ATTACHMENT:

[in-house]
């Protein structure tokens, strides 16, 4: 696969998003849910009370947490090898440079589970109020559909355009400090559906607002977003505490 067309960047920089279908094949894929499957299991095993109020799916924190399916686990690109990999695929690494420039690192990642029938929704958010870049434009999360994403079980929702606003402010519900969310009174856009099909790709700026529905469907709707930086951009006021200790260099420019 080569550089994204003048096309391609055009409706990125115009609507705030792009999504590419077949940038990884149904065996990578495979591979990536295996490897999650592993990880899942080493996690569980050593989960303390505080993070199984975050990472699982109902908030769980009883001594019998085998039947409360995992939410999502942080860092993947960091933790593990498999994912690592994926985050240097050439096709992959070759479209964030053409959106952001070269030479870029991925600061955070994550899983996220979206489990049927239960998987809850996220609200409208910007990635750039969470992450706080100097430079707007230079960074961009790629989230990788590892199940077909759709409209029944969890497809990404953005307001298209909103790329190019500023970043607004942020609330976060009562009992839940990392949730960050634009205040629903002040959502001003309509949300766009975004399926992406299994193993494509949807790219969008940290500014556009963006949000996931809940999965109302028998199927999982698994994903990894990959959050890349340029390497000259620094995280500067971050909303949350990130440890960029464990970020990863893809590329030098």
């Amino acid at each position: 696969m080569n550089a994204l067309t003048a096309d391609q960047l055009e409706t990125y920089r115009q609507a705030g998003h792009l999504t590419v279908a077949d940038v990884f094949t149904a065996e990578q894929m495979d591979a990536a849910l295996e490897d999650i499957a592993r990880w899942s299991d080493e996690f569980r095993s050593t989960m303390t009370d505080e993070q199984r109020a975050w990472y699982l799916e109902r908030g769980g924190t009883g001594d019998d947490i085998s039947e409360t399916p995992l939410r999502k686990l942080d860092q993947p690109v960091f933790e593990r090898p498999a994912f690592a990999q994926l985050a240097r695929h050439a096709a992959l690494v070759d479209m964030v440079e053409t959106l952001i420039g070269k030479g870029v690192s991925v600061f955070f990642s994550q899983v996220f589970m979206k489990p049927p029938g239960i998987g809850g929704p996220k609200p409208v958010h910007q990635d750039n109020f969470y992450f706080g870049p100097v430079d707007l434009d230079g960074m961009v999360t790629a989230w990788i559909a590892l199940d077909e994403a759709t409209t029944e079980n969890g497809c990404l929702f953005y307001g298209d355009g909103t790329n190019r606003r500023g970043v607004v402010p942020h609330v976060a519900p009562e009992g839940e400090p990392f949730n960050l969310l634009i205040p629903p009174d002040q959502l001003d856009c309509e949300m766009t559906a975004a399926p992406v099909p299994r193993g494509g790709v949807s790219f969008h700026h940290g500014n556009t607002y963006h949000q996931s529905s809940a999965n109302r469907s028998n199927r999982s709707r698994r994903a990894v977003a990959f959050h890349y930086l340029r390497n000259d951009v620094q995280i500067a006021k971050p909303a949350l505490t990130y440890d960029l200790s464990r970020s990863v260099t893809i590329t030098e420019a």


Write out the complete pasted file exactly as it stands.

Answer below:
[in-house]
């Protein structure tokens, strides 16, 4: 696969998003849910009370947490090898440079589970109020559909355009400090559906607002977003505490 067309960047920089279908094949894929499957299991095993109020799916924190399916686990690109990999695929690494420039690192990642029938929704958010870049434009999360994403079980929702606003402010519900969310009174856009099909790709700026529905469907709707930086951009006021200790260099420019 080569550089994204003048096309391609055009409706990125115009609507705030792009999504590419077949940038990884149904065996990578495979591979990536295996490897999650592993990880899942080493996690569980050593989960303390505080993070199984975050990472699982109902908030769980009883001594019998085998039947409360995992939410999502942080860092993947960091933790593990498999994912690592994926985050240097050439096709992959070759479209964030053409959106952001070269030479870029991925600061955070994550899983996220979206489990049927239960998987809850996220609200409208910007990635750039969470992450706080100097430079707007230079960074961009790629989230990788590892199940077909759709409209029944969890497809990404953005307001298209909103790329190019500023970043607004942020609330976060009562009992839940990392949730960050634009205040629903002040959502001003309509949300766009975004399926992406299994193993494509949807790219969008940290500014556009963006949000996931809940999965109302028998199927999982698994994903990894990959959050890349340029390497000259620094995280500067971050909303949350990130440890960029464990970020990863893809590329030098």
């Amino acid at each position: 696969m080569n550089a994204l067309t003048a096309d391609q960047l055009e409706t990125y920089r115009q609507a705030g998003h792009l999504t590419v279908a077949d940038v990884f094949t149904a065996e990578q894929m495979d591979a990536a849910l295996e490897d999650i499957a592993r990880w899942s299991d080493e996690f569980r095993s050593t989960m303390t009370d505080e993070q199984r109020a975050w990472y699982l799916e109902r908030g769980g924190t009883g001594d019998d947490i085998s039947e409360t399916p995992l939410r999502k686990l942080d860092q993947p690109v960091f933790e593990r090898p498999a994912f690592a990999q994926l985050a240097r695929h050439a096709a992959l690494v070759d479209m964030v440079e053409t959106l952001i420039g070269k030479g870029v690192s991925v600061f955070f990642s994550q899983v996220f589970m979206k489990p049927p029938g239960i998987g809850g929704p996220k609200p409208v958010h910007q990635d750039n109020f969470y992450f706080g870049p100097v430079d707007l434009d230079g960074m961009v999360t790629a989230w990788i559909a590892l199940d077909e994403a759709t409209t029944e079980n969890g497809c990404l929702f953005y307001g298209d355009g909103t790329n190019r606003r500023g970043v607004v402010p942020h609330v976060a519900p009562e009992g839940e400090p990392f949730n960050l969310l634009i205040p629903p009174d002040q959502l001003d856009c309509e949300m766009t559906a975004a399926p992406v099909p299994r193993g494509g790709v949807s790219f969008h700026h940290g500014n556009t607002y963006h949000q996931s529905s809940a999965n109302r469907s028998n199927r999982s709707r698994r994903a990894v977003a990959f959050h890349y930086l340029r390497n000259d951009v620094q995280i500067a006021k971050p909303a949350l505490t990130y440890d960029l200790s464990r970020s990863v260099t893809i590329t030098e420019a």